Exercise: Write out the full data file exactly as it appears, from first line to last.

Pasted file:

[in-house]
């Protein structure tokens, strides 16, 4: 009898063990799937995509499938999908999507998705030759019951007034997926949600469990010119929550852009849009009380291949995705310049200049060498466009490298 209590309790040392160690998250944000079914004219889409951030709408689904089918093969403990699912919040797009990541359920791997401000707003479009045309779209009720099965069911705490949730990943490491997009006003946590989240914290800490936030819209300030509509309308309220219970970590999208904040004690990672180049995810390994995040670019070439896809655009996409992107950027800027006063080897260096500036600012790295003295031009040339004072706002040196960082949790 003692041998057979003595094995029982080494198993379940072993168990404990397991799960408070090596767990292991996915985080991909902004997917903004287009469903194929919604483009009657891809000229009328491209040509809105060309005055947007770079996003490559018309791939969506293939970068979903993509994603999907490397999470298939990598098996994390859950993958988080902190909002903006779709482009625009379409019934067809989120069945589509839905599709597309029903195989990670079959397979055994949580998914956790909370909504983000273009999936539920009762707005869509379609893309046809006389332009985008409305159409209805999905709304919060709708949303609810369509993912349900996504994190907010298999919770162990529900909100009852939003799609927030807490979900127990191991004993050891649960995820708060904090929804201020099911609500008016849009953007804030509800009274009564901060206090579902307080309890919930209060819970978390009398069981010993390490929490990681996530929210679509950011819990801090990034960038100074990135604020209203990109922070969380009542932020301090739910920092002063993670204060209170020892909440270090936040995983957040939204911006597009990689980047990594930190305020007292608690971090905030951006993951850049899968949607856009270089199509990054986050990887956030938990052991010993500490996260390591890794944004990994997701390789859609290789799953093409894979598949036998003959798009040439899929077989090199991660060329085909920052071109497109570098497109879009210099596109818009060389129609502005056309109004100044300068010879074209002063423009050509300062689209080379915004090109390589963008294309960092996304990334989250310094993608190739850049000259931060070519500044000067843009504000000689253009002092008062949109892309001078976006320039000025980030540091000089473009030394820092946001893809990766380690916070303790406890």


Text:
[in-house]
């Protein structure tokens, strides 16, 4: 009898063990799937995509499938999908999507998705030759019951007034997926949600469990010119929550852009849009009380291949995705310049200049060498466009490298 209590309790040392160690998250944000079914004219889409951030709408689904089918093969403990699912919040797009990541359920791997401000707003479009045309779209009720099965069911705490949730990943490491997009006003946590989240914290800490936030819209300030509509309308309220219970970590999208904040004690990672180049995810390994995040670019070439896809655009996409992107950027800027006063080897260096500036600012790295003295031009040339004072706002040196960082949790 003692041998057979003595094995029982080494198993379940072993168990404990397991799960408070090596767990292991996915985080991909902004997917903004287009469903194929919604483009009657891809000229009328491209040509809105060309005055947007770079996003490559018309791939969506293939970068979903993509994603999907490397999470298939990598098996994390859950993958988080902190909002903006779709482009625009379409019934067809989120069945589509839905599709597309029903195989990670079959397979055994949580998914956790909370909504983000273009999936539920009762707005869509379609893309046809006389332009985008409305159409209805999905709304919060709708949303609810369509993912349900996504994190907010298999919770162990529900909100009852939003799609927030807490979900127990191991004993050891649960995820708060904090929804201020099911609500008016849009953007804030509800009274009564901060206090579902307080309890919930209060819970978390009398069981010993390490929490990681996530929210679509950011819990801090990034960038100074990135604020209203990109922070969380009542932020301090739910920092002063993670204060209170020892909440270090936040995983957040939204911006597009990689980047990594930190305020007292608690971090905030951006993951850049899968949607856009270089199509990054986050990887956030938990052991010993500490996260390591890794944004990994997701390789859609290789799953093409894979598949036998003959798009040439899929077989090199991660060329085909920052071109497109570098497109879009210099596109818009060389129609502005056309109004100044300068010879074209002063423009050509300062689209080379915004090109390589963008294309960092996304990334989250310094993608190739850049000259931060070519500044000067843009504000000689253009002092008062949109892309001078976006320039000025980030540091000089473009030394820092946001893809990766380690916070303790406890």